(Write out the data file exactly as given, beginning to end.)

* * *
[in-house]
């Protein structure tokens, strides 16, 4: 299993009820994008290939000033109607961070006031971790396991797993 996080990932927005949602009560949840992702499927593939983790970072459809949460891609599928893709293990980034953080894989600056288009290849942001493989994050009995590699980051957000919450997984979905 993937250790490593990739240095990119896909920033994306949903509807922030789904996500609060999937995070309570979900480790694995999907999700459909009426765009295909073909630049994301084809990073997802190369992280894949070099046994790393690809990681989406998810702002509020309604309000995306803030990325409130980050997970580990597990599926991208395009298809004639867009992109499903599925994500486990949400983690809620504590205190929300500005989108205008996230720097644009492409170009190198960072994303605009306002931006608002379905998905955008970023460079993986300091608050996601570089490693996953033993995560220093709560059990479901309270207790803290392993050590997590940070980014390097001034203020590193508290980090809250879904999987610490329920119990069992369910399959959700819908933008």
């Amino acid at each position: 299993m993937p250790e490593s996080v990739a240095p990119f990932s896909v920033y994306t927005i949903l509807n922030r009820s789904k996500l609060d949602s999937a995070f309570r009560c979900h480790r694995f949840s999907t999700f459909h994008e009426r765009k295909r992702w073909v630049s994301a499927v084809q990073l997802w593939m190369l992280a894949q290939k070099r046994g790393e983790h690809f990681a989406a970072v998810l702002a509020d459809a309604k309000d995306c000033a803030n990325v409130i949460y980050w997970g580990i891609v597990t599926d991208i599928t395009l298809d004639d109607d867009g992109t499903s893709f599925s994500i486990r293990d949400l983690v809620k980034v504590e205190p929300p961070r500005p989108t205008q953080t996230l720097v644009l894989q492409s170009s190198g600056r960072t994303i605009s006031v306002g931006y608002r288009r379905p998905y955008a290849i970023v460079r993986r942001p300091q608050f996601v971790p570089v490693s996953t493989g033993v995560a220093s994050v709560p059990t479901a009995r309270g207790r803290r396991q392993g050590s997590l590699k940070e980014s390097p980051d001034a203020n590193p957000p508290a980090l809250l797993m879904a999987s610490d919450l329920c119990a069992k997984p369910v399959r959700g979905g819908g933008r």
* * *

[in-house]
């Protein structure tokens, strides 16, 4: 299993009820994008290939000033109607961070006031971790396991797993 996080990932927005949602009560949840992702499927593939983790970072459809949460891609599928893709293990980034953080894989600056288009290849942001493989994050009995590699980051957000919450997984979905 993937250790490593990739240095990119896909920033994306949903509807922030789904996500609060999937995070309570979900480790694995999907999700459909009426765009295909073909630049994301084809990073997802190369992280894949070099046994790393690809990681989406998810702002509020309604309000995306803030990325409130980050997970580990597990599926991208395009298809004639867009992109499903599925994500486990949400983690809620504590205190929300500005989108205008996230720097644009492409170009190198960072994303605009306002931006608002379905998905955008970023460079993986300091608050996601570089490693996953033993995560220093709560059990479901309270207790803290392993050590997590940070980014390097001034203020590193508290980090809250879904999987610490329920119990069992369910399959959700819908933008």
């Amino acid at each position: 299993m993937p250790e490593s996080v990739a240095p990119f990932s896909v920033y994306t927005i949903l509807n922030r009820s789904k996500l609060d949602s999937a995070f309570r009560c979900h480790r694995f949840s999907t999700f459909h994008e009426r765009k295909r992702w073909v630049s994301a499927v084809q990073l997802w593939m190369l992280a894949q290939k070099r046994g790393e983790h690809f990681a989406a970072v998810l702002a509020d459809a309604k309000d995306c000033a803030n990325v409130i949460y980050w997970g580990i891609v597990t599926d991208i599928t395009l298809d004639d109607d867009g992109t499903s893709f599925s994500i486990r293990d949400l983690v809620k980034v504590e205190p929300p961070r500005p989108t205008q953080t996230l720097v644009l894989q492409s170009s190198g600056r960072t994303i605009s006031v306002g931006y608002r288009r379905p998905y955008a290849i970023v460079r993986r942001p300091q608050f996601v971790p570089v490693s996953t493989g033993v995560a220093s994050v709560p059990t479901a009995r309270g207790r803290r396991q392993g050590s997590l590699k940070e980014s390097p980051d001034a203020n590193p957000p508290a980090l809250l797993m879904a999987s610490d919450l329920c119990a069992k997984p369910v399959r959700g979905g819908g933008r």